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NGOs Voice Views on Rehabilitation

The following is excerpted from a statement delivered by a delegation representing Non-governmental Organizations

(NGOs) working in Cambodia at the Ministerial Conference on the Rehabilitation and Reconstruction of Cambodia,

held in Tokyo, Japan from June 20-22.

While the NGOs support the Declaration on the Rehabilitation and Reconstruction of Cambodia contained in the Paris

Peace Accords and the Secretary General's resulting appeal, we do wish to signal some concerns regarding initial

trends in the rehabilitation phase:

  1. The ceasefire has been slow to take hold. Peace is an absolute pre-requisite to rehabilitation and reconstruction.

    At this junction the implementation of Phase II and therefore the entire peace agreement is in jeopardy due to

    the non-compliance and obstructive tactics of the Khmer Rouge.
    UNTAC and the international community must find effective measures to ensure implementation of the ceasefire and

    the beginning of the rehabilitation effort. Internationally supported rehabilitation, reconstruction, and development

    work needs to begin now. Not to do so would play directly into the political strategy of the Khmer Rouge to destabilize

    the country by blocking rehabilitation assistance to the majority of the people of Cambodia.

  2. In their public pronouncements, UNTAC staff have been emphasizing the importance of maintaining the timetable

    for the U.N. operation in the country out of concern for finances and the overall credibility of the operation.

    But the welfare and basic rights of the Cambodian people must be the basis of decisions. NGOs are especially concerned

    that the repatriation process be implemented with adequate care for the reintegration and long-term self-sufficiency

    of the returnees.

  3. As regards sovereignty, private investors, especially from neighboring Asian countries, have moved rapidly

    to snap up Cambodian assets and sign long-term agreements in the absence of effective regulation in the public

    interest of such investments.
    Further, at least some of the assistance contemplated for Cambodia in the rehabilitation phase is in the form of

    loans which might force Cambodia prematurely into an export-led development strategy to generate foreign currency

    to meet these new and existing hard currency obligations. UNTAC, in collaboration with the SNC, needs to examine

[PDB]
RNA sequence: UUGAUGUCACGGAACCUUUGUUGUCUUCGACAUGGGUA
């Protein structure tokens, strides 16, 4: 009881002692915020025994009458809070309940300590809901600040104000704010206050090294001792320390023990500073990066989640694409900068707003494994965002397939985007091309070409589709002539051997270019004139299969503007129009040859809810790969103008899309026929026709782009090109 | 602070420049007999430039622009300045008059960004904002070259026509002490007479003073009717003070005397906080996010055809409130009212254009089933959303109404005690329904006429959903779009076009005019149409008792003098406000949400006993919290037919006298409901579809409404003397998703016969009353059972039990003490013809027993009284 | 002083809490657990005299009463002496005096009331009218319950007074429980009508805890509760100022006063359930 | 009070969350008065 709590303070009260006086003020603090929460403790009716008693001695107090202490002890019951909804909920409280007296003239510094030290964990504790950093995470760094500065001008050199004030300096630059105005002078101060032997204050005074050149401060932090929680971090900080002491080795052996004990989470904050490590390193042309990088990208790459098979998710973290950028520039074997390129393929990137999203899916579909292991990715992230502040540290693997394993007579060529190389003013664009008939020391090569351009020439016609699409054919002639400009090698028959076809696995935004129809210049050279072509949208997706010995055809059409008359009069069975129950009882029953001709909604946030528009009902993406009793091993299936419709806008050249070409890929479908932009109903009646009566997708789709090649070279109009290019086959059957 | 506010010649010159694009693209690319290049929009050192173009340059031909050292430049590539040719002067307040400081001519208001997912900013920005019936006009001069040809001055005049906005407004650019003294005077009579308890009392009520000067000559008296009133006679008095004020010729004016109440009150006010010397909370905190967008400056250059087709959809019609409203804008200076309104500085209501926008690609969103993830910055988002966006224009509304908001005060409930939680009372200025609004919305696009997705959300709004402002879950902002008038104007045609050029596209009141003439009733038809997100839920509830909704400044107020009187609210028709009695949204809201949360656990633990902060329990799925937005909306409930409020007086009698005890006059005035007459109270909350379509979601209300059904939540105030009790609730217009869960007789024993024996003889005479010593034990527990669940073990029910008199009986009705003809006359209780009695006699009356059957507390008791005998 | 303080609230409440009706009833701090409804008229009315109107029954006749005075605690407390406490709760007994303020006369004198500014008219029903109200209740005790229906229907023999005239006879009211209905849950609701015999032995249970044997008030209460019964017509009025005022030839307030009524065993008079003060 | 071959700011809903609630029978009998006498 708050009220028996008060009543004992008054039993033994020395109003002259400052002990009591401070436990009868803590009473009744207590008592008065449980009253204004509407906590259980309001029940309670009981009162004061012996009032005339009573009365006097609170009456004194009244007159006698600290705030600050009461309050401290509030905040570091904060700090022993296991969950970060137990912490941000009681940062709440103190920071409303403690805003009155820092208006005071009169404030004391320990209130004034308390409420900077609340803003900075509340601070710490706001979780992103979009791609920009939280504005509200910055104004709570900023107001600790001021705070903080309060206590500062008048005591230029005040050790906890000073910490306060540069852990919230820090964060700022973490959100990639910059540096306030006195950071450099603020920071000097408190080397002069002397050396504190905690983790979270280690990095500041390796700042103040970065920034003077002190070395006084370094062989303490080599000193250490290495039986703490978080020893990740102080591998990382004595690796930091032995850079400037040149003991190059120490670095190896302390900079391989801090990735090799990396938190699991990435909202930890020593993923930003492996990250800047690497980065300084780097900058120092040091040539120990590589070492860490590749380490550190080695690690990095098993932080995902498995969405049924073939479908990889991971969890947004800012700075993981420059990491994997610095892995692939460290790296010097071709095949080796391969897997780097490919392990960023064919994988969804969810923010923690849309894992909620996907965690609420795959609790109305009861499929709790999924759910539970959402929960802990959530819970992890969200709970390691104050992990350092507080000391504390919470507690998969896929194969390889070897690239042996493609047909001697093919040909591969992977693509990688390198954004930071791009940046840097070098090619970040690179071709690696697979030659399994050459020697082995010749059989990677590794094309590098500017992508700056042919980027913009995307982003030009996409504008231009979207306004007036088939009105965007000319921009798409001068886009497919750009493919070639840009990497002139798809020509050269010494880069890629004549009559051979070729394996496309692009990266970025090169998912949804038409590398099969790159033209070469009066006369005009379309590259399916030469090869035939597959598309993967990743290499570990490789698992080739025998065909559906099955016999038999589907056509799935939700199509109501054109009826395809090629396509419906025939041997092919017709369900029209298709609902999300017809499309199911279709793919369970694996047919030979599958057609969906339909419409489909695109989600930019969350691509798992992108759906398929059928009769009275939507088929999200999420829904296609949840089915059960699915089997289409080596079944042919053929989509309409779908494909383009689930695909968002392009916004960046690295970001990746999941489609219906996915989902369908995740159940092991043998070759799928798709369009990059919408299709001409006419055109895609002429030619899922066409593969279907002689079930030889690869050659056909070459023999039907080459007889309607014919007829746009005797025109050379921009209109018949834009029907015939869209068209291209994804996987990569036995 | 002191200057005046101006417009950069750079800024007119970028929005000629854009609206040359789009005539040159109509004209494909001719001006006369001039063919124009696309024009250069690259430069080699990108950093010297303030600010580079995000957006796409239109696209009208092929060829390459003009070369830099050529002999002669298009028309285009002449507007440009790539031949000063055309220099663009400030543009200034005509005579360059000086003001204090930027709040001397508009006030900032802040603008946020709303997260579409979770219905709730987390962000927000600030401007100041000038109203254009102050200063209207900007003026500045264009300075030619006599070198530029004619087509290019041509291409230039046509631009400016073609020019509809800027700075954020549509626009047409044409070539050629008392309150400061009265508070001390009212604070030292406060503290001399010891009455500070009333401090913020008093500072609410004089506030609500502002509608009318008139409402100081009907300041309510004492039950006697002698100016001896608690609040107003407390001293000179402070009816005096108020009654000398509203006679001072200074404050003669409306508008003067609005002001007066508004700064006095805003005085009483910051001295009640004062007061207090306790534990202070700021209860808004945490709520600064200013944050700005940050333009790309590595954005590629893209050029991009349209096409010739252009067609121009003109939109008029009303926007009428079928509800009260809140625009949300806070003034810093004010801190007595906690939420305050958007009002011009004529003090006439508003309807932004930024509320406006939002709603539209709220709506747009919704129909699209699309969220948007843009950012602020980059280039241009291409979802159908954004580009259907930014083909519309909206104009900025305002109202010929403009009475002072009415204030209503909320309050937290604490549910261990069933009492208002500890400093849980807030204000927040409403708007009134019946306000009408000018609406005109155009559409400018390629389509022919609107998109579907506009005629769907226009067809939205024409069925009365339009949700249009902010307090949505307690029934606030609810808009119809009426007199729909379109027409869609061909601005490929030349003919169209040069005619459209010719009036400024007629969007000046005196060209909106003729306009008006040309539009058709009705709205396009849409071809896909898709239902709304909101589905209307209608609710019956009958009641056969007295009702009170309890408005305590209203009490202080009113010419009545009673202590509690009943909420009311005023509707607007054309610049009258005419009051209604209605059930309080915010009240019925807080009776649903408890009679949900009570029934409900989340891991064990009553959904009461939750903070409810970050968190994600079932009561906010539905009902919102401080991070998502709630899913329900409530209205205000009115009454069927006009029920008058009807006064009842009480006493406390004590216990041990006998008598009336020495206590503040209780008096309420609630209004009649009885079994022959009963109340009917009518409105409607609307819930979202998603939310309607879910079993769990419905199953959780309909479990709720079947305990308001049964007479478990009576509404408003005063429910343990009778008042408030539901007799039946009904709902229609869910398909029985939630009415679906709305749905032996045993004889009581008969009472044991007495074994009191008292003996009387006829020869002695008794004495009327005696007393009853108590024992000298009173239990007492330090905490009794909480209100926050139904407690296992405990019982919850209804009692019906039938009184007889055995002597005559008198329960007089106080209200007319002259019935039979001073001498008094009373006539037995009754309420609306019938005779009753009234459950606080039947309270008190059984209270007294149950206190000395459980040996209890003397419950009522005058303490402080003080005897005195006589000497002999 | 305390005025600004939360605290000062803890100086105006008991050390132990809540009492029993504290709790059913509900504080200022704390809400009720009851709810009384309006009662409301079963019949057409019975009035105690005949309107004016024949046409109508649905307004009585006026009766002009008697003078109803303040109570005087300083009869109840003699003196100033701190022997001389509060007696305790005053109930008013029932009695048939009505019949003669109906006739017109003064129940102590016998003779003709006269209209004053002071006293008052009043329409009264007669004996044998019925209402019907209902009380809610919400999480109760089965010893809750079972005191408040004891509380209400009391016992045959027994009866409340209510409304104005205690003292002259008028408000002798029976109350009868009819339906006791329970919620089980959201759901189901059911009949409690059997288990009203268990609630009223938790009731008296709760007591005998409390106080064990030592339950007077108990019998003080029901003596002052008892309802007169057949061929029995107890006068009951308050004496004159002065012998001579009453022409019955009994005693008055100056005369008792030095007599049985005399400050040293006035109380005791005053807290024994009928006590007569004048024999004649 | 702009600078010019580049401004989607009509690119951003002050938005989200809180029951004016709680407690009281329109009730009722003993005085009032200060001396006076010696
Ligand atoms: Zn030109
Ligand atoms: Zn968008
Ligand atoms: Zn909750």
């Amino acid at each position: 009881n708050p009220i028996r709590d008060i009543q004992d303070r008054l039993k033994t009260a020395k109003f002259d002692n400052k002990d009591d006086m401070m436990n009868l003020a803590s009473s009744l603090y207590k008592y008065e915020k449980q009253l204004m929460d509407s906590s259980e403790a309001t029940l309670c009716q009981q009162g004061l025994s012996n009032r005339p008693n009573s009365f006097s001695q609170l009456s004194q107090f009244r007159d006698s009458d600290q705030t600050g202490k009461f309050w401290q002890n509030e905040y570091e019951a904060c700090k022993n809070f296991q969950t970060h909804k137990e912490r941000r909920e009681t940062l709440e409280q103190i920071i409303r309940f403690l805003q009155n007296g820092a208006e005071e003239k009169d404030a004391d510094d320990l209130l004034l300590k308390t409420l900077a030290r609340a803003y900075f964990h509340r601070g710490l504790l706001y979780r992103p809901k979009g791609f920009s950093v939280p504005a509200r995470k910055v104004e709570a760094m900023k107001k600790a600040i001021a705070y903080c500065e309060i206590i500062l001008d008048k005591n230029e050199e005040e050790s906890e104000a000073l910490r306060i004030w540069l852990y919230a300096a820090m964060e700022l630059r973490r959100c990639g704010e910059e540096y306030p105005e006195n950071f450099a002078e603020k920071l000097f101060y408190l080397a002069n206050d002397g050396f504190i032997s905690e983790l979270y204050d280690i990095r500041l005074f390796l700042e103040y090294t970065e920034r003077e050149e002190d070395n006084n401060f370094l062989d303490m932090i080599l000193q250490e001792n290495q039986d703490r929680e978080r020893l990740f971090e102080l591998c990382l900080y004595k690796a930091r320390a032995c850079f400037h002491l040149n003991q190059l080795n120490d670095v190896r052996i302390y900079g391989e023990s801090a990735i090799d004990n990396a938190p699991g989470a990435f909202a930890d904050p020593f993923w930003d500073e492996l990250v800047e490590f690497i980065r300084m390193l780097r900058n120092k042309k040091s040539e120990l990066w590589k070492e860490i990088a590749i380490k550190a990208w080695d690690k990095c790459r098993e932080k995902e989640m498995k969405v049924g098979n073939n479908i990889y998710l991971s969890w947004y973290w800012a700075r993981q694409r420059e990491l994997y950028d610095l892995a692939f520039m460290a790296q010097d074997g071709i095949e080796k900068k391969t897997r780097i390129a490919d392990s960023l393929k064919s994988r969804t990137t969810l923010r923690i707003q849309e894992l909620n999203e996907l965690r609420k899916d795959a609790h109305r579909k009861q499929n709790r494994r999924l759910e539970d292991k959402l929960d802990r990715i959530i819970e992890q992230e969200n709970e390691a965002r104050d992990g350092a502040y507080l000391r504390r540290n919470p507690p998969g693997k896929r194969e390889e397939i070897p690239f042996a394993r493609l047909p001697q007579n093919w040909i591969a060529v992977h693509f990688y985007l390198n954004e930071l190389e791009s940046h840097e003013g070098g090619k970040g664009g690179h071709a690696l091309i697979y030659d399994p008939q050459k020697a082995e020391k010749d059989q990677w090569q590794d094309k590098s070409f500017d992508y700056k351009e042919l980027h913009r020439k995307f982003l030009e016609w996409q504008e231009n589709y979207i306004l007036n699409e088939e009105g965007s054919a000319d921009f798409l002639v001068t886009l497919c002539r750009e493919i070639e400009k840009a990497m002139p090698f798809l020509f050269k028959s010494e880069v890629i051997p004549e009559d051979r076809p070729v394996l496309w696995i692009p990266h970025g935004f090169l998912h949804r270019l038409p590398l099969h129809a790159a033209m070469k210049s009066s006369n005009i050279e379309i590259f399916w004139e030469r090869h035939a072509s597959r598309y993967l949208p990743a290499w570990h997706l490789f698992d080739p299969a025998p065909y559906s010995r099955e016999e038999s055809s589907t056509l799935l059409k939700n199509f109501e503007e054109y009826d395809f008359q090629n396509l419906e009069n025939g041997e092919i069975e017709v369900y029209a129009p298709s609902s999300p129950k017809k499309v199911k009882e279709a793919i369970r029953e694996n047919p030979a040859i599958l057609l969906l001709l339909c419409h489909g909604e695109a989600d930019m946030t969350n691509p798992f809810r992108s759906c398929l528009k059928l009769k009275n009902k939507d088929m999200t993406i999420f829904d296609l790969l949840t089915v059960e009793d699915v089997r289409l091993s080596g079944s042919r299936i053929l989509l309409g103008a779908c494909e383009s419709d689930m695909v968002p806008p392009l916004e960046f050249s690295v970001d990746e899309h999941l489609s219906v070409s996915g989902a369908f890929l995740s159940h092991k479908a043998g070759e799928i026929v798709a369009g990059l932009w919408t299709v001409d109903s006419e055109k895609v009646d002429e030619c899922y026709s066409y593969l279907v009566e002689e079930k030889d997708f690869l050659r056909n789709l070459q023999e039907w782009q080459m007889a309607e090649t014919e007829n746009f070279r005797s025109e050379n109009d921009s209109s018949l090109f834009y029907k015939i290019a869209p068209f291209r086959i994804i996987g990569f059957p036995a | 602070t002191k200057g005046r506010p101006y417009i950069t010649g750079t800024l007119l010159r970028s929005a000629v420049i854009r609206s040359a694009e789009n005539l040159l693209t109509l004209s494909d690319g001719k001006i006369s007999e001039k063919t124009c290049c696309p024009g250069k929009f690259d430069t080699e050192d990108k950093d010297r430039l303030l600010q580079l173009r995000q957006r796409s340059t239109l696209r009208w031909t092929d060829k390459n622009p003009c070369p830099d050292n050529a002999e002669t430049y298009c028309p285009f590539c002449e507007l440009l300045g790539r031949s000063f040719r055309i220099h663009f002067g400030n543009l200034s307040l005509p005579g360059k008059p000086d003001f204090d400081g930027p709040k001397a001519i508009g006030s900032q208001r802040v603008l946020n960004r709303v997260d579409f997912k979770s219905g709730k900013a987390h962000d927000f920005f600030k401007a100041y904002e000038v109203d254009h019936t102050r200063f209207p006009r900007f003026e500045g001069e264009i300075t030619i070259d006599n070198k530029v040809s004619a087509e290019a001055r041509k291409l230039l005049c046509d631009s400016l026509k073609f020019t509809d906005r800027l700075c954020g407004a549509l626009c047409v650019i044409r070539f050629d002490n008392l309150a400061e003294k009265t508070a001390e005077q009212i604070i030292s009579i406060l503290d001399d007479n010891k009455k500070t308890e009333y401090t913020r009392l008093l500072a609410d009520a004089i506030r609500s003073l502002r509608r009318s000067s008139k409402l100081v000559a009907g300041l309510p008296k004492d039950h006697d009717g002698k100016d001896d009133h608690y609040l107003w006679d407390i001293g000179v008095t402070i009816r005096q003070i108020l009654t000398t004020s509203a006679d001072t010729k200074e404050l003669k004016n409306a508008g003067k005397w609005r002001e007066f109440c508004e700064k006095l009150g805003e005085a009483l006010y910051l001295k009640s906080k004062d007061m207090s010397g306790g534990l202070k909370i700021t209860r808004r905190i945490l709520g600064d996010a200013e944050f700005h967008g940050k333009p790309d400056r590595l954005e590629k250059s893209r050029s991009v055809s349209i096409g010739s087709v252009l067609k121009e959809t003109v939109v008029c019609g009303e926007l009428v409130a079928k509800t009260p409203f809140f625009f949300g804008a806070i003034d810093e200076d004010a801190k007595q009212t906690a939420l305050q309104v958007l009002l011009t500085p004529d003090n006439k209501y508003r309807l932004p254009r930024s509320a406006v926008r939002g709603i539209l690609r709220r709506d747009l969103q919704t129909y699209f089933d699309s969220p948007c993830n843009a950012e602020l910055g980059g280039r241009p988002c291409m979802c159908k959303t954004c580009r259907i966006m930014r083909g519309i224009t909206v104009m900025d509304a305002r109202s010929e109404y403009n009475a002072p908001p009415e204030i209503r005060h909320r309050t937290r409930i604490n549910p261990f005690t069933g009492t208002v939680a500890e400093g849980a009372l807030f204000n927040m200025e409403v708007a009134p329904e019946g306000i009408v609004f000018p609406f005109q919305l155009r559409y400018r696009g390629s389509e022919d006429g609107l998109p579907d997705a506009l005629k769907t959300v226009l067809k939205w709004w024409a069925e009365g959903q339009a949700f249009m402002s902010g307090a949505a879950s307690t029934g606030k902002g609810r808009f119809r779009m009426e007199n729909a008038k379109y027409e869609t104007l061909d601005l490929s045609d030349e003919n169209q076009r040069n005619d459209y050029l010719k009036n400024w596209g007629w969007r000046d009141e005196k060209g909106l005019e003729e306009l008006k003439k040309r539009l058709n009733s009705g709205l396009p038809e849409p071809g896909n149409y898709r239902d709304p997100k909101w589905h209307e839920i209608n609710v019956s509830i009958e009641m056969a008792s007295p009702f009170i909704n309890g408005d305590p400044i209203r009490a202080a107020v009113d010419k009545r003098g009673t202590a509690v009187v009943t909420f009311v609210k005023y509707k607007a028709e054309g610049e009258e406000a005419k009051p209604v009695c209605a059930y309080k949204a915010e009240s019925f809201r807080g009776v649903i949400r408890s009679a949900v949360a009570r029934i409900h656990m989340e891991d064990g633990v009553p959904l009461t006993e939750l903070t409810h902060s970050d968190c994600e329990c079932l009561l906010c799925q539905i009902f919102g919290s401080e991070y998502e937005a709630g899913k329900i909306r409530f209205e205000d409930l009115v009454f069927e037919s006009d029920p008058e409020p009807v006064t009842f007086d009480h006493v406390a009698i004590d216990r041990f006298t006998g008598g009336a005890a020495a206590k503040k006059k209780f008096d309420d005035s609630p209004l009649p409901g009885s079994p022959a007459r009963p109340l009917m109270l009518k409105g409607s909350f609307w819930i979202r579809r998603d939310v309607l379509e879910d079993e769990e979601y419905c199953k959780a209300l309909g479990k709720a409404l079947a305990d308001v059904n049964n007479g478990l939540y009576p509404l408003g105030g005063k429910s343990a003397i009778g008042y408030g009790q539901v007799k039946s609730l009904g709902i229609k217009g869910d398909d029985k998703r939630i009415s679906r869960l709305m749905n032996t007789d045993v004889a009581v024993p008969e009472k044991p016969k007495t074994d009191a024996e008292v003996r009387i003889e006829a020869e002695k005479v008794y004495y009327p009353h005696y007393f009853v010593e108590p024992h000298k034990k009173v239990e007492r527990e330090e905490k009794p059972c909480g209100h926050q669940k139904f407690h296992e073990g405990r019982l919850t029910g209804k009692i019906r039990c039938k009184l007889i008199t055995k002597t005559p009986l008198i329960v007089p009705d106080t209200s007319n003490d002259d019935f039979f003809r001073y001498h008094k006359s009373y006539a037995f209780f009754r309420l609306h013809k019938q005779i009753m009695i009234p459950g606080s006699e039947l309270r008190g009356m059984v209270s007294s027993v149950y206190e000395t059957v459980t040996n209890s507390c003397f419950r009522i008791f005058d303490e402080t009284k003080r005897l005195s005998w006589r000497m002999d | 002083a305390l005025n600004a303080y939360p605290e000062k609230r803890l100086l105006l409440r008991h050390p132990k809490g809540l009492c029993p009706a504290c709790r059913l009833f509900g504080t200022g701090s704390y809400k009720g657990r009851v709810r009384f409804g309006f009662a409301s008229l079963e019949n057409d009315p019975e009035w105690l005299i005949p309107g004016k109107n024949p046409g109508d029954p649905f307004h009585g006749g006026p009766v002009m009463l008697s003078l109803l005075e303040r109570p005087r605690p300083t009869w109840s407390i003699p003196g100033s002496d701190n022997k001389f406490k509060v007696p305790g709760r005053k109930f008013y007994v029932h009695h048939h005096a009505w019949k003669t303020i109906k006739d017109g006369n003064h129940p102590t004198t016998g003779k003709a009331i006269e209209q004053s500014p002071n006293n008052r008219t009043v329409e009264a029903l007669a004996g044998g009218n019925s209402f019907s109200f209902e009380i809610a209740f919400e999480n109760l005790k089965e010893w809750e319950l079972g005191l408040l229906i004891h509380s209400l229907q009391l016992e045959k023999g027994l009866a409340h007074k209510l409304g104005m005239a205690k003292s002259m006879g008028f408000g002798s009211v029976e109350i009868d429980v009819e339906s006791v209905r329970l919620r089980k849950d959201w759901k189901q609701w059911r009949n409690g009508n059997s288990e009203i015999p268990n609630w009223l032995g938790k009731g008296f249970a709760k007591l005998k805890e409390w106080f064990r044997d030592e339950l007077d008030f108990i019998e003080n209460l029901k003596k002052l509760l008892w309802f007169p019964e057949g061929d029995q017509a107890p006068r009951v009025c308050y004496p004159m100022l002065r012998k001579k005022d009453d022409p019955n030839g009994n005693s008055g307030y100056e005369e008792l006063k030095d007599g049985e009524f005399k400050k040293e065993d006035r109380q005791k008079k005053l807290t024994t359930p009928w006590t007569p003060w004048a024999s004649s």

both existing and future commitments to private investors and to multilateral lending institutions in the light

    of Cambodia's weak regulatory structure and economic position. The NGOs urge that caution be exercised in making

    such commitments.

  4. As regards respect for local capacity, the early trend in the rehabilitation phase is to move to establish

    parallel structures to deliver needed assistance to the people of Cambodia. While we acknowledge that larger infrastructure

    projects may have to be turnkey projects, we still think it is essential that as much assistance as possible, and

    especially assistance in the agriculture and social service sectors, as well as any work at village level, be implemented

    in a way which builds in training and the development of local capacity. This can only be done by working in partnership

    with Cambodian counterparts.

  5. As regards balance, donors have largely directed contributions in the rehabilitation phases so far to the four

    northwestern provinces (Battambang, Pursat, Siem Reap, Banteay Mean Chey) and within these provinces have directed

    assistance especially to locations with populations of returnees from the border camps.

While there are significant needs in these provinces and while the returnee program needs to be supported, such

assistance should be supplemented by programs reaching poor communities elsewhere in the country. This is especially

true now that it appears that the four northwestern provinces will be unable to absorb all the returnees who wish

to settle there due to mined agricultural land.

Thus, donors need to support programs in traditionally impoverished provinces such as Takeo, Kompong Speu, and

Svay Rieng. In addition, donors should not ignore the resettlement and basic needs of the internally displaced.

Their numbers are not only significant in Battambang, Banteay Mean Chey, and Siem Reap, but in Kompong Speu, Kompong

Thom, and Kampot as well.

Implicit in the principle of respect for local capacity is the importance of support to civil administration. UNTAC

has an ambitious mandate to supervise the civil administrations currently functioning in Cambodia. But not even

UNTAC can field enough personnel to actually provide health care, education, agricultural extension, and other

services to the Cambodian people.

The NGO community therefore feels that it is essential that the SNC, UNTAC, and the donor countries find a formula

which will allow the Secretary General's appeal for the budget support to be fully funded now. Such assistance,

closely monitored and targeted especially to the services which help meet the basic needs of the population, will

create a humanitarian environment which will actually contribute to the creation of a sense of normalcy conducive

both to the rehabilitation process and the conduct of the elections.

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